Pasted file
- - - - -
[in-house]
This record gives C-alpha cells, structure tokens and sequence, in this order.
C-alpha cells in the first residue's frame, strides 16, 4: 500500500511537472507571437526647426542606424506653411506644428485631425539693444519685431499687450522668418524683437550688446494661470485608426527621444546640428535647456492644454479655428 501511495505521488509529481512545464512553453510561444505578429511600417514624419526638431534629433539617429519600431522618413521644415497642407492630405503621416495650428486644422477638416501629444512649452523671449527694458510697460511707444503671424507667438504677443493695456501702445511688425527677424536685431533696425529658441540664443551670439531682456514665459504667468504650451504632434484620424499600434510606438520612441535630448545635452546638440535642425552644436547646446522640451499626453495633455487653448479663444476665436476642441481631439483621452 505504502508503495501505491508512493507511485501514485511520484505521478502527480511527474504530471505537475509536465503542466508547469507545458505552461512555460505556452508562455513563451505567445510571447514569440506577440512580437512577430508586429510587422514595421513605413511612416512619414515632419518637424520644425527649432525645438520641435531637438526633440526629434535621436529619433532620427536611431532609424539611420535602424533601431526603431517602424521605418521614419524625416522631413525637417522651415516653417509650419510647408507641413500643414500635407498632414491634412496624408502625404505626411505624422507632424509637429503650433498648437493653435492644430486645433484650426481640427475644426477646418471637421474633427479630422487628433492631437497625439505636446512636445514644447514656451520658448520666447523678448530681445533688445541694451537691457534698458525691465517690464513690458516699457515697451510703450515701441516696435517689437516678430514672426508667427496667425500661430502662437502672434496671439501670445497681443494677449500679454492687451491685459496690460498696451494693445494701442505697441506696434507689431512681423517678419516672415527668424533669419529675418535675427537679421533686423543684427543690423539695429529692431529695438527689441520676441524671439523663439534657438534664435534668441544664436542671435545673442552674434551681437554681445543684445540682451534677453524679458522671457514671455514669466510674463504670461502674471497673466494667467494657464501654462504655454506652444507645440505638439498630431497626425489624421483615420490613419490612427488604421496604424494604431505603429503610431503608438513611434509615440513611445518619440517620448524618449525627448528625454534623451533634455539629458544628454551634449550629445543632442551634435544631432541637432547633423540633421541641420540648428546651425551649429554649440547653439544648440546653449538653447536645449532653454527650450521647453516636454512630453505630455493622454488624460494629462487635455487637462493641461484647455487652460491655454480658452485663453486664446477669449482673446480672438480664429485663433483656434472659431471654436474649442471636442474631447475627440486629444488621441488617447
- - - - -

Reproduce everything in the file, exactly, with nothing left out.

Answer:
[in-house]
This record gives C-alpha cells, structure tokens and sequence, in this order.
C-alpha cells in the first residue's frame, strides 16, 4: 500500500511537472507571437526647426542606424506653411506644428485631425539693444519685431499687450522668418524683437550688446494661470485608426527621444546640428535647456492644454479655428 501511495505521488509529481512545464512553453510561444505578429511600417514624419526638431534629433539617429519600431522618413521644415497642407492630405503621416495650428486644422477638416501629444512649452523671449527694458510697460511707444503671424507667438504677443493695456501702445511688425527677424536685431533696425529658441540664443551670439531682456514665459504667468504650451504632434484620424499600434510606438520612441535630448545635452546638440535642425552644436547646446522640451499626453495633455487653448479663444476665436476642441481631439483621452 505504502508503495501505491508512493507511485501514485511520484505521478502527480511527474504530471505537475509536465503542466508547469507545458505552461512555460505556452508562455513563451505567445510571447514569440506577440512580437512577430508586429510587422514595421513605413511612416512619414515632419518637424520644425527649432525645438520641435531637438526633440526629434535621436529619433532620427536611431532609424539611420535602424533601431526603431517602424521605418521614419524625416522631413525637417522651415516653417509650419510647408507641413500643414500635407498632414491634412496624408502625404505626411505624422507632424509637429503650433498648437493653435492644430486645433484650426481640427475644426477646418471637421474633427479630422487628433492631437497625439505636446512636445514644447514656451520658448520666447523678448530681445533688445541694451537691457534698458525691465517690464513690458516699457515697451510703450515701441516696435517689437516678430514672426508667427496667425500661430502662437502672434496671439501670445497681443494677449500679454492687451491685459496690460498696451494693445494701442505697441506696434507689431512681423517678419516672415527668424533669419529675418535675427537679421533686423543684427543690423539695429529692431529695438527689441520676441524671439523663439534657438534664435534668441544664436542671435545673442552674434551681437554681445543684445540682451534677453524679458522671457514671455514669466510674463504670461502674471497673466494667467494657464501654462504655454506652444507645440505638439498630431497626425489624421483615420490613419490612427488604421496604424494604431505603429503610431503608438513611434509615440513611445518619440517620448524618449525627448528625454534623451533634455539629458544628454551634449550629445543632442551634435544631432541637432547633423540633421541641420540648428546651425551649429554649440547653439544648440546653449538653447536645449532653454527650450521647453516636454512630453505630455493622454488624460494629462487635455487637462493641461484647455487652460491655454480658452485663453486664446477669449482673446480672438480664429485663433483656434472659431471654436474649442471636442474631447475627440486629444488621441488617447